The Ford Custom Car Caravan came about as the 1960s dawned and the American custom car scene was in full swing. Sensing the marketing opportunity to grab the attention of hundreds of thousands of showgoers, as well as the media, Ford Motor Company decided to get in on the custom car craze.
Under the leadership of Ford Special Projects Division head Jacques H. Passino, the Ford Division conceived the Ford Custom Car Caravan to create and campaign customized and performance-themed Fords.
The Caravan started in fall 1962 and first relied upon cars built in-house, then presented customized factory cars built by commissioned shops to factory specifications. Ultimately, the Caravan adopted privately created custom cars based upon production automobiles.
Initially, the Ford Custom Car Caravan featured its famed X-car concept vehicles (Mustang II, Cougar II, and Allegro), which were later joined by the Dearborn Steel Tubing-built Thunderbird Italien and the George Barris-built Fairlane Landau Starburst, in shows presented by the International Show Car Association (Promotions, Inc.).
As the Caravan grew and more custom cars were needed to fill at least three regional Caravans, Ford reached out to additional customizers and eventually either commissioned or adopted the work of the Alexander Brothers, George Barris, Clarkaiser, Bill Cushenbery, Dearborn Steel Tubing, Fostoria Customs, Dean Jeffries, and Gene Winfield.
To meet auto enthusiasts' parallel and growing interest in muscle cars, Ford expanded the Caravan late in the first season to feature performance versions of its 1963 1/2 Galaxie hardtops, an early example of Carroll Shelby's Cobra, and a sectioned 1962 Falcon built by Holman-Moody.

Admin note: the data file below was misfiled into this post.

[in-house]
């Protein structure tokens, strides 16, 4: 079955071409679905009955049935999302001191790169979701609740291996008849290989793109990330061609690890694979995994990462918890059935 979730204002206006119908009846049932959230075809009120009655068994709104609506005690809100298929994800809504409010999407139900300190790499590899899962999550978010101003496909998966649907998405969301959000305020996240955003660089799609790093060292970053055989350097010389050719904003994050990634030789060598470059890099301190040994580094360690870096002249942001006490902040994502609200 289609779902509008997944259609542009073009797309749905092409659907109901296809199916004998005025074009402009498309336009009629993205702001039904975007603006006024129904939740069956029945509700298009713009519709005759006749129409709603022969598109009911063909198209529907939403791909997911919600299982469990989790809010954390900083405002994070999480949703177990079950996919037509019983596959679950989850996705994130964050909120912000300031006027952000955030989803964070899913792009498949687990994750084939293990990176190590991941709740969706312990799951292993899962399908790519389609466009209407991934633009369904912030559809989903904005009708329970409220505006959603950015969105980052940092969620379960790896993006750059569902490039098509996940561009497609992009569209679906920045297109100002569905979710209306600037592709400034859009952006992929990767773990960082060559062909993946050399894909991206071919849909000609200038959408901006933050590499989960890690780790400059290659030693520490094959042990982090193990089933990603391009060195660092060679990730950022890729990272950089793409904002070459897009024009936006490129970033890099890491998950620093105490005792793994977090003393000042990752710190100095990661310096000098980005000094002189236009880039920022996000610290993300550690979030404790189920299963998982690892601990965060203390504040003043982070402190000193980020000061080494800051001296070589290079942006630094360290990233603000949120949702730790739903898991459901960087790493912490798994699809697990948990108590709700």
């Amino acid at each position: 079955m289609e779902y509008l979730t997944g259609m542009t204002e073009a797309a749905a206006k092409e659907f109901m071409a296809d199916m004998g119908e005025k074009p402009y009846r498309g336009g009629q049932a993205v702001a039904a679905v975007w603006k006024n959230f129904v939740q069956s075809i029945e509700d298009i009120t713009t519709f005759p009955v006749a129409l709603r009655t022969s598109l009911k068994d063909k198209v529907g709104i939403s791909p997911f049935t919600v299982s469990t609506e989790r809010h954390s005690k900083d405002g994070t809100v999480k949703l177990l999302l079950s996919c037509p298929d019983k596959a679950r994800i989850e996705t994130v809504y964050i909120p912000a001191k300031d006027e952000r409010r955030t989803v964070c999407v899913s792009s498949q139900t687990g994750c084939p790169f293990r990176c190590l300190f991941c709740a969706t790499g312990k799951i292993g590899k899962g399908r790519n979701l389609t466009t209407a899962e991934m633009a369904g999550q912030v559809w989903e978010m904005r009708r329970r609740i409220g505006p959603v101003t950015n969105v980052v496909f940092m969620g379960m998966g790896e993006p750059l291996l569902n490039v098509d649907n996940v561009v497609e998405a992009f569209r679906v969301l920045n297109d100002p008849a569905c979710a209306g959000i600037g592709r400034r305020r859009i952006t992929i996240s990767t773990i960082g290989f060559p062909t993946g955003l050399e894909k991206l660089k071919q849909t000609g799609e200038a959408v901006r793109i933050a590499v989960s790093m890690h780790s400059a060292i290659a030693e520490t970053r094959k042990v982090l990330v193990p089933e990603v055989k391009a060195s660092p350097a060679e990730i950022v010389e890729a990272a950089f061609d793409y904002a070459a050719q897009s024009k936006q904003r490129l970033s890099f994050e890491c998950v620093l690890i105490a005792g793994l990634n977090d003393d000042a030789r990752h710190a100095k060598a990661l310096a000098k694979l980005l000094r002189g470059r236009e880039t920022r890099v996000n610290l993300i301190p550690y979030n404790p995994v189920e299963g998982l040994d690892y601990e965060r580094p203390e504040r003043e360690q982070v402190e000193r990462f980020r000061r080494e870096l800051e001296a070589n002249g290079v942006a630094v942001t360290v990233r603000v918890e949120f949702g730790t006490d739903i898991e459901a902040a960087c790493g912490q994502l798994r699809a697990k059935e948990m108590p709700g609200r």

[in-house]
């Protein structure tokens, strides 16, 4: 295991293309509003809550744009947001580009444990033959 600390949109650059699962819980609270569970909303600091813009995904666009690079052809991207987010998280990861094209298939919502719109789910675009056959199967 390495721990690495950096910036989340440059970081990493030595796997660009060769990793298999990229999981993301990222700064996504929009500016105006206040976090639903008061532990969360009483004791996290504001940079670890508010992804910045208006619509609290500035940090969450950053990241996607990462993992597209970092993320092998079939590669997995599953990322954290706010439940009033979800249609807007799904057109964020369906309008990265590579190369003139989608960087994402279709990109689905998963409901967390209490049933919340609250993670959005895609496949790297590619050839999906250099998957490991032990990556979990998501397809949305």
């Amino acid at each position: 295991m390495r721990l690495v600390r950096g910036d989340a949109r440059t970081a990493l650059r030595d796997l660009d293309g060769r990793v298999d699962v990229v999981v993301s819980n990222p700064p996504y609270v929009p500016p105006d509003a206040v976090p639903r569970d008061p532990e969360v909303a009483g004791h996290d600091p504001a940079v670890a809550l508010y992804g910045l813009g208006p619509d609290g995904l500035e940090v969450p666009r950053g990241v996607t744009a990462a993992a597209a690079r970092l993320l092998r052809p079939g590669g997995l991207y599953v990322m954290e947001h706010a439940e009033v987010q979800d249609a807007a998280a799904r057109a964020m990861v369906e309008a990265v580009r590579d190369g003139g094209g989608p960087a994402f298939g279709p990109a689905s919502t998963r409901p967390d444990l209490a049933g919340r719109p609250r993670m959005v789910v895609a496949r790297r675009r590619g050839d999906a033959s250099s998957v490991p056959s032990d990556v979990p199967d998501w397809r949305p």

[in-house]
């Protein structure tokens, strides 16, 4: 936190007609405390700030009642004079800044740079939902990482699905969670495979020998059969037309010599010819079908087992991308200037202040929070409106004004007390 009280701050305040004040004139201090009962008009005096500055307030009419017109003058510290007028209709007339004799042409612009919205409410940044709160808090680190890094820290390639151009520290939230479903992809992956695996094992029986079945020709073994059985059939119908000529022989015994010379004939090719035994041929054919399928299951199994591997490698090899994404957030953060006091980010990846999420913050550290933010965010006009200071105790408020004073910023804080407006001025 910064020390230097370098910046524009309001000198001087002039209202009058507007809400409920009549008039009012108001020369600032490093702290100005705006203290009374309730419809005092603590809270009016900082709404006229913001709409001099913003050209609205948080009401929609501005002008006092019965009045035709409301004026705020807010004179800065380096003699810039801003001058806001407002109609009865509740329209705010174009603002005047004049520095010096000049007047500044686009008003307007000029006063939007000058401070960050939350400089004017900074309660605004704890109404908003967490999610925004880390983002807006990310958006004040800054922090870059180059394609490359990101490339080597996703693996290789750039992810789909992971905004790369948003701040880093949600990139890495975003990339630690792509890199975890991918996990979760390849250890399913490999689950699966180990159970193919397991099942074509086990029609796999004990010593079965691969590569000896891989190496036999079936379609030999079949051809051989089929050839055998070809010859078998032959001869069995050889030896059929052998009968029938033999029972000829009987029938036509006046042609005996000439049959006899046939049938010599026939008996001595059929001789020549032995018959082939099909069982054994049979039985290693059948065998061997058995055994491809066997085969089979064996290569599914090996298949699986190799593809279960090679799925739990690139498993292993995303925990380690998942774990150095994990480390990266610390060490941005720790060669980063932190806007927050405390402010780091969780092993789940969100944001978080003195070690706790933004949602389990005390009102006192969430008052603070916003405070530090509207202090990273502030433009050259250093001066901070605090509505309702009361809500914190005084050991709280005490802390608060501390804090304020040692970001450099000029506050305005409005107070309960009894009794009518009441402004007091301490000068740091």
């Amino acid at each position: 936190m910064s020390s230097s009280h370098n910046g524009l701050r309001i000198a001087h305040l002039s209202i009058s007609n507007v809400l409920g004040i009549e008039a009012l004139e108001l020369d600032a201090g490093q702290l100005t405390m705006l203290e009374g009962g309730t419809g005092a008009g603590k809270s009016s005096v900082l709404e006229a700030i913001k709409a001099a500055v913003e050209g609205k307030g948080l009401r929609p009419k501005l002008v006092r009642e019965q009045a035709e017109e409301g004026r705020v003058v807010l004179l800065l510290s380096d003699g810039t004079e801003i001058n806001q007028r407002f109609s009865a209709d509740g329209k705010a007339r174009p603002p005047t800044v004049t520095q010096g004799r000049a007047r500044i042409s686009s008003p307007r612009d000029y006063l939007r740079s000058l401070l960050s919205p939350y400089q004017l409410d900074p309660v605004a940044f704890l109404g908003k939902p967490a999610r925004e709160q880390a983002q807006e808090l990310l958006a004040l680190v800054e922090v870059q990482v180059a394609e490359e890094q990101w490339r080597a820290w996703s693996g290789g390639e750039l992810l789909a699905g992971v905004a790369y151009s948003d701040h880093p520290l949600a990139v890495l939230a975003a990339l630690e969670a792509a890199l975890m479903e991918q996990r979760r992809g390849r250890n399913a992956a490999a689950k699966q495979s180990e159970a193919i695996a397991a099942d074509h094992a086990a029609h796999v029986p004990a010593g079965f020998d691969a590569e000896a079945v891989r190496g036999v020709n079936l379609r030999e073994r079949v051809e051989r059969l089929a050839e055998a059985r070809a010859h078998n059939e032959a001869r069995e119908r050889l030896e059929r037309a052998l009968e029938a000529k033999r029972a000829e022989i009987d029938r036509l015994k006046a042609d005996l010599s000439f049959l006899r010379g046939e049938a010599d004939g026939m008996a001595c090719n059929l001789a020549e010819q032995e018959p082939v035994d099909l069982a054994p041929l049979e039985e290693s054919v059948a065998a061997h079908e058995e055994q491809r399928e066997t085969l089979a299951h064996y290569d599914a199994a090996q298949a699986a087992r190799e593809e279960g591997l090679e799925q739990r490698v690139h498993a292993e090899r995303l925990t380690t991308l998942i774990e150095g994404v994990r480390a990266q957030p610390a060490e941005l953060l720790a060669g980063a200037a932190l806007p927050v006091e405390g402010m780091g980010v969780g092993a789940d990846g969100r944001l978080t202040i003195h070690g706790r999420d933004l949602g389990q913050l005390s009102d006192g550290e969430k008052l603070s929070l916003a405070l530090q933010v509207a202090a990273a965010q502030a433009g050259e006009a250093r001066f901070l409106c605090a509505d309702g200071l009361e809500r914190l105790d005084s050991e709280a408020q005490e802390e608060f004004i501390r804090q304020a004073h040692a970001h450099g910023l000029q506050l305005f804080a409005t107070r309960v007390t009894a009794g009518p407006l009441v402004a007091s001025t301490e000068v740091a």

A couple Fairlane Thunderbolts built by Dearborn Steel Tubing were shown in the second season. Successive versions of some Caravan custom cars were featured as the builders updated their cars.
In addition to the ISCA shows, Ford presented its Caravan at Ford dealerships, county and state fairs, shopping malls, and teen fairs.
Early shows featured an AMT slot car track, as well as appearances by longtime racer and Ford "performance advisor" Ak Miller and most of the customizers whose work appeared in the Caravan.
As the Ford Custom Car Caravan matured, Ford approached individual customizers and proposed that if they installed Ford powerplants in their wild customs, their cars could appear under the Ford banner.
The Caravan was widely covered in several dozen custom car magazines. By the third year, the relative number of custom cars had declined in favor of high-performance versions of Ford production cars.
Of the original cadre of customizers, only Barris made appearances for the final Caravan season. The Ford Custom Car Caravan concluded sometime in the 1965-66 show season.
Starting in late 1963, the Lincoln-Mercury Division got involved with its Caravan of Stars, but this program strictly relied upon in-house designs.
Starting with the Barris-built but factory-designed Mercury Super Marauder and the Ghia-bodied Mercury Montego, this Caravan was joined by the Dearborn Steel Tubing-built Super Cyclone and the Winfield-built Comet Cyclone Sportster. Both Cyclones successfully merged custom and performance themes.
The Lincoln-Mercury Caravan was also enhanced by the Barris-built Comet Escapade. This car was built to factory specifications and later modified by Barris when part of the factory design was rejected by Lincoln-Mercury executives!
A long wheelbase Lincoln Continental that was probably built in-house also joined the tour. Lincoln-Mercury's Caravan was presented in shopping centers and other informal settings, and ended with the conclusion of the 1966 show season.
By the final two seasons, Ford's two Caravans had switched their focus to performance more than customizing, just as enthusiasts had moved away from customs to embrace muscle cars.
Still, the Caravans showed that Ford Motor Company was a proponent of custom cars, and Ford's efforts gave work and publicity to customizers at a time when they really needed it.
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